One of the benefits of commenting or critiquing a drafting process and a draft protocol is that it gives you the freedom to question assumptions and offers a timely analysis that helps improve the zero draft. However, here I am, discussing and commenting on a draft protocol that I am yet to read because the draft is not available for public distribution. With that caveat, my thoughts here are general. The societal role of women cannot change without changing the position of men, and by the same token, concerns of women should not be confined to a separate protocol but rather ought to be at the heart of the AfCFTA. But here we are, and the question asked of us is to analyze what inclusive AfCFTA Protocol on Women and Youth means.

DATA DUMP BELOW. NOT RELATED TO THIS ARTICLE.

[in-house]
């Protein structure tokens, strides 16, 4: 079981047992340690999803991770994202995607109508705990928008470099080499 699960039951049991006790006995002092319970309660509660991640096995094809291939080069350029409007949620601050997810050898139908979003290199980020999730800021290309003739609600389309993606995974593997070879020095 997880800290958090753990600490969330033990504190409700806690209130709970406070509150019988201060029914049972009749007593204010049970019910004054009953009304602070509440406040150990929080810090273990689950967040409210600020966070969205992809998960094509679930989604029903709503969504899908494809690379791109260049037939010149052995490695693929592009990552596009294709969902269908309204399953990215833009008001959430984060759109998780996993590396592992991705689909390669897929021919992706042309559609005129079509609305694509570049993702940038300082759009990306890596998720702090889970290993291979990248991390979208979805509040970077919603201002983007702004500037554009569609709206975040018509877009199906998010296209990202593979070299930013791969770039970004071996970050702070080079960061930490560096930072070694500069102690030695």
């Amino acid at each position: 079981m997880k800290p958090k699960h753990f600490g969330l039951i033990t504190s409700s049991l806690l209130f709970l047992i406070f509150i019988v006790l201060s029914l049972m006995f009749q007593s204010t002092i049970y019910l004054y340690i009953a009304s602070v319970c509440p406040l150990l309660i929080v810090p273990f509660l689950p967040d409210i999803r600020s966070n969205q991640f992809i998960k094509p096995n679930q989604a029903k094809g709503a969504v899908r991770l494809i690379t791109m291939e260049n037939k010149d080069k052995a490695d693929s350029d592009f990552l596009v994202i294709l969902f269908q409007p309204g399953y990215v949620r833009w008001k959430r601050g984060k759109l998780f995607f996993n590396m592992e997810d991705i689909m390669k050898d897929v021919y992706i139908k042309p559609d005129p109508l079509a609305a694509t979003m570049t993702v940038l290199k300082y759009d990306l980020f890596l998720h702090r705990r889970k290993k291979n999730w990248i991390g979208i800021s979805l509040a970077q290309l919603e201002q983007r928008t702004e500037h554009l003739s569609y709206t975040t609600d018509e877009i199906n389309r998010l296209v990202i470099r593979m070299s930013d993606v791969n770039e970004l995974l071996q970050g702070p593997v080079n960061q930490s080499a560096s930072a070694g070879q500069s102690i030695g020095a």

There have been many important developments on the continent since the official start of trading under the African Continental Free Trade Area (AfCFTA) in January 2021. Keen to stimulate discussion of the ambitious development objectives which have animated the AfCFTA project and their potential to be realized by the effort as currently conceived, the Institute for Global Law and Policy (IGLP) at Harvard Law School, Afronomicslaw.org, and the Firoz Lalji Institute for Africa (FLIA) at the London School of Economics and Political Science came together in early 2023 to co-sponsor a discussion series entitled “Assessing Developments in the Negotiation and Implementation of the AfCFTA”. The first session of the series was convened online by the IGLP on April 17, 2023, and centered on the Protocol on Women and Youth in Trade (the Protocol) which is currently being negotiated.